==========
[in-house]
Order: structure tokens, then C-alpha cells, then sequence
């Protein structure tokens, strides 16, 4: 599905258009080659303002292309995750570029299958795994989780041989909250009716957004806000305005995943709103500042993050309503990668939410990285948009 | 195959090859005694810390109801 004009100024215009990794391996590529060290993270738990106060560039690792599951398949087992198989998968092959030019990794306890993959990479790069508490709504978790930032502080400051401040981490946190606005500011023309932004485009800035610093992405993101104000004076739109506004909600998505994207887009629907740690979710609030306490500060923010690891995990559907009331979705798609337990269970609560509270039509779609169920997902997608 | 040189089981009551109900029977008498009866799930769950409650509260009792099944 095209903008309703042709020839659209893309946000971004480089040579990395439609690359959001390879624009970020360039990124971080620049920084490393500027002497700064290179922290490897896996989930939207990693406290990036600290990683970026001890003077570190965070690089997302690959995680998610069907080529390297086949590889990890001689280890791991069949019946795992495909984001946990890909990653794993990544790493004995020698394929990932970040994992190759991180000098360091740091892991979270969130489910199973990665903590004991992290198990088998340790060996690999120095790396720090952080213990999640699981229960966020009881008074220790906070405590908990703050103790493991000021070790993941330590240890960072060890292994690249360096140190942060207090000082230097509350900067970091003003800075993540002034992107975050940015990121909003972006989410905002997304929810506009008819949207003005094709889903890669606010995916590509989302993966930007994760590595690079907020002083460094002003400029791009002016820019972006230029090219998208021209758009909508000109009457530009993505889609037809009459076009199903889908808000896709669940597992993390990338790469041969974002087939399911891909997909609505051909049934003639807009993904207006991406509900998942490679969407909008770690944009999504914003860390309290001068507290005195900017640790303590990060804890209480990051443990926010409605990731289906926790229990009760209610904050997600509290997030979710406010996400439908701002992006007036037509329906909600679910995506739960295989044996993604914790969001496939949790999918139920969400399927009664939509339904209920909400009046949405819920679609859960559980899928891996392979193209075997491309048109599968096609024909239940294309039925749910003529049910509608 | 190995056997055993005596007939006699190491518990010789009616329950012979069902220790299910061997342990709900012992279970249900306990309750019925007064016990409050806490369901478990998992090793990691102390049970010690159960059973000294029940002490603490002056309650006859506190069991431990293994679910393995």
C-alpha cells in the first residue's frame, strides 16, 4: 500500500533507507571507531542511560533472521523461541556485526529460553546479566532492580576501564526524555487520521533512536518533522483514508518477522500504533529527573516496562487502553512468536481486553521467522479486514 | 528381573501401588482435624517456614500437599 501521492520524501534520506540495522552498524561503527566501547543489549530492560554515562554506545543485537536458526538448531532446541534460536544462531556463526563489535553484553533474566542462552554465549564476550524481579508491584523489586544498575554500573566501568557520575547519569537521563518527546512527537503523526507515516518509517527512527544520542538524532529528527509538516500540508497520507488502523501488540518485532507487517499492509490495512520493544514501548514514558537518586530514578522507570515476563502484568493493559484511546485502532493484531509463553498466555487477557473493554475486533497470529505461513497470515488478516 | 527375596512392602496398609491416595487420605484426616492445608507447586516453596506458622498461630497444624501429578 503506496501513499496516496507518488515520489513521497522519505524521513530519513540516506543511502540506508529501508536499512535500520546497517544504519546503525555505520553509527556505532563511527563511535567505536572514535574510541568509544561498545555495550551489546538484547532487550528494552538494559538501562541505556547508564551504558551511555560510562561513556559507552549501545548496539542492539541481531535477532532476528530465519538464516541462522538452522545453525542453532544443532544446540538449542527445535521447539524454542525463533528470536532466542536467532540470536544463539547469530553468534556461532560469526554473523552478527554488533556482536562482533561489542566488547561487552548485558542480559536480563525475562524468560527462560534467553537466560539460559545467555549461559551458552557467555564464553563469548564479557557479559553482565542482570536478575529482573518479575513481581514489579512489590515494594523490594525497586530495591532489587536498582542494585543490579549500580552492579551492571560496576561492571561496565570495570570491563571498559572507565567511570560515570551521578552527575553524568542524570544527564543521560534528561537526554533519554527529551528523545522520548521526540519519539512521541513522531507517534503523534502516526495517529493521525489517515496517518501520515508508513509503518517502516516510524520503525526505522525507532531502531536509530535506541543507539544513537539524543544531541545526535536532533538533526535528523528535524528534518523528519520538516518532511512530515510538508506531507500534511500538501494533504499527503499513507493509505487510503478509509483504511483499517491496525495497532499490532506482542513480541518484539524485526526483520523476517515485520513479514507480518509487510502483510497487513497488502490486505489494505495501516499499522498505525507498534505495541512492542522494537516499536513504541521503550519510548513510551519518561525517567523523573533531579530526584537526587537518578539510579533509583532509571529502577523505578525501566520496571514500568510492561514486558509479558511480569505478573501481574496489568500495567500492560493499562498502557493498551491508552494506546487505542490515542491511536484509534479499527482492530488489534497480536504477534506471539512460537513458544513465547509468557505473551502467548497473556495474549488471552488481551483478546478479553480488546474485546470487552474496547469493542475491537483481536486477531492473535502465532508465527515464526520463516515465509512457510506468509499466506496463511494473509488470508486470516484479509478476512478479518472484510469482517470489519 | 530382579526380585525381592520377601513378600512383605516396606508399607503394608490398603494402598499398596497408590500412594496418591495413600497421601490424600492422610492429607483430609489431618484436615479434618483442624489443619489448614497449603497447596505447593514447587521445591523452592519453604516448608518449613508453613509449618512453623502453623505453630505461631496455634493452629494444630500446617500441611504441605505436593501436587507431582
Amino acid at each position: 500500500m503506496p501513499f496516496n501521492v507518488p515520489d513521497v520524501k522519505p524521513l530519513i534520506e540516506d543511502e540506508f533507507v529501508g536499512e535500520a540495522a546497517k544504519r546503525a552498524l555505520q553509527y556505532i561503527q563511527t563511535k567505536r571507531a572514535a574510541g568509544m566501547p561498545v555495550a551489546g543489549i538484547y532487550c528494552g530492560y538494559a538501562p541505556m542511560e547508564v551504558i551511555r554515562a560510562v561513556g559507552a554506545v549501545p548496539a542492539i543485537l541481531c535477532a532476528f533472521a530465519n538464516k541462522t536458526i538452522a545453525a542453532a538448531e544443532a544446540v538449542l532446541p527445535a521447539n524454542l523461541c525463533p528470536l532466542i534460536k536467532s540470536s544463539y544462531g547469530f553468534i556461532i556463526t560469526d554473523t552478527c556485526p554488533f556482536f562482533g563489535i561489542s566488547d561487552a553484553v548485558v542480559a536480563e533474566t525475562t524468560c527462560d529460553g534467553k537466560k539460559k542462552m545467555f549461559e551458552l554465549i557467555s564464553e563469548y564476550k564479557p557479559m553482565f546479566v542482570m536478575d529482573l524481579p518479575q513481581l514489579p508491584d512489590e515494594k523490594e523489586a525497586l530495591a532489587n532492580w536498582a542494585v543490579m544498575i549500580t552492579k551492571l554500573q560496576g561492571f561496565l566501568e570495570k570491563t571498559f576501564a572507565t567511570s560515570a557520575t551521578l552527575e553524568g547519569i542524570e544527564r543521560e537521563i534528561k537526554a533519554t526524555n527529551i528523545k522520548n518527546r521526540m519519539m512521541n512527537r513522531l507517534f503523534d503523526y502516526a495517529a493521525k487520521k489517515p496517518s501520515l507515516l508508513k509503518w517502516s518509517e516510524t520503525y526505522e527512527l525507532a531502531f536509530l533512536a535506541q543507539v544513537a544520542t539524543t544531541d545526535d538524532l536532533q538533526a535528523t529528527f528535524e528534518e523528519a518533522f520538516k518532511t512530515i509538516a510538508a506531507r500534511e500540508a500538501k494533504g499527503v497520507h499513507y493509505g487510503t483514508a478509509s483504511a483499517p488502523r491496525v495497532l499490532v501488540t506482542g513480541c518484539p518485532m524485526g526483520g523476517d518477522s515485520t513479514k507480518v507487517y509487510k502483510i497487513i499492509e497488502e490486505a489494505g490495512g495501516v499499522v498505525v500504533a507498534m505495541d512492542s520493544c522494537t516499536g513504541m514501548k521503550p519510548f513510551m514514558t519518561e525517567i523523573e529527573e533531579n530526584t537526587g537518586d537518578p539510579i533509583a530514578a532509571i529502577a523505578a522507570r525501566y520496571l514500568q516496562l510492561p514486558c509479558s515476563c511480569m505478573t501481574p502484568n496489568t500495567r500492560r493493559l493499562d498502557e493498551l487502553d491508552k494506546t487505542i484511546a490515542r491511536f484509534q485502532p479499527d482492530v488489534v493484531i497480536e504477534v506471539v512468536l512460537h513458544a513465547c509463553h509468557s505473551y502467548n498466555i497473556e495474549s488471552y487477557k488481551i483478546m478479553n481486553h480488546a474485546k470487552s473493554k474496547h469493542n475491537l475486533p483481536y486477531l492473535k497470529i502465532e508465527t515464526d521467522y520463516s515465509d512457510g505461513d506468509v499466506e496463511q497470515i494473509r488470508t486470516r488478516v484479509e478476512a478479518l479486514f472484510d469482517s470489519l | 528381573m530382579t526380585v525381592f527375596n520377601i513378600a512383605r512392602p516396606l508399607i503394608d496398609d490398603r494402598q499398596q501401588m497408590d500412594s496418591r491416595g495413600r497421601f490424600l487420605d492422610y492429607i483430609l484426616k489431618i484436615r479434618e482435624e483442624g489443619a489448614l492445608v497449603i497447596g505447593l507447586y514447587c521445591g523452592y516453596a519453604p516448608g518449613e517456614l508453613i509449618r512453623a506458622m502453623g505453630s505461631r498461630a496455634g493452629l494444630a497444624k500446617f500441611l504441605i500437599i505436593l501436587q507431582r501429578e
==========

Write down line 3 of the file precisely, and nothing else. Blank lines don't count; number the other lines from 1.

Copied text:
């Protein structure tokens, strides 16, 4: 599905258009080659303002292309995750570029299958795994989780041989909250009716957004806000305005995943709103500042993050309503990668939410990285948009 | 195959090859005694810390109801 004009100024215009990794391996590529060290993270738990106060560039690792599951398949087992198989998968092959030019990794306890993959990479790069508490709504978790930032502080400051401040981490946190606005500011023309932004485009800035610093992405993101104000004076739109506004909600998505994207887009629907740690979710609030306490500060923010690891995990559907009331979705798609337990269970609560509270039509779609169920997902997608 | 040189089981009551109900029977008498009866799930769950409650509260009792099944 095209903008309703042709020839659209893309946000971004480089040579990395439609690359959001390879624009970020360039990124971080620049920084490393500027002497700064290179922290490897896996989930939207990693406290990036600290990683970026001890003077570190965070690089997302690959995680998610069907080529390297086949590889990890001689280890791991069949019946795992495909984001946990890909990653794993990544790493004995020698394929990932970040994992190759991180000098360091740091892991979270969130489910199973990665903590004991992290198990088998340790060996690999120095790396720090952080213990999640699981229960966020009881008074220790906070405590908990703050103790493991000021070790993941330590240890960072060890292994690249360096140190942060207090000082230097509350900067970091003003800075993540002034992107975050940015990121909003972006989410905002997304929810506009008819949207003005094709889903890669606010995916590509989302993966930007994760590595690079907020002083460094002003400029791009002016820019972006230029090219998208021209758009909508000109009457530009993505889609037809009459076009199903889908808000896709669940597992993390990338790469041969974002087939399911891909997909609505051909049934003639807009993904207006991406509900998942490679969407909008770690944009999504914003860390309290001068507290005195900017640790303590990060804890209480990051443990926010409605990731289906926790229990009760209610904050997600509290997030979710406010996400439908701002992006007036037509329906909600679910995506739960295989044996993604914790969001496939949790999918139920969400399927009664939509339904209920909400009046949405819920679609859960559980899928891996392979193209075997491309048109599968096609024909239940294309039925749910003529049910509608 | 190995056997055993005596007939006699190491518990010789009616329950012979069902220790299910061997342990709900012992279970249900306990309750019925007064016990409050806490369901478990998992090793990691102390049970010690159960059973000294029940002490603490002056309650006859506190069991431990293994679910393995």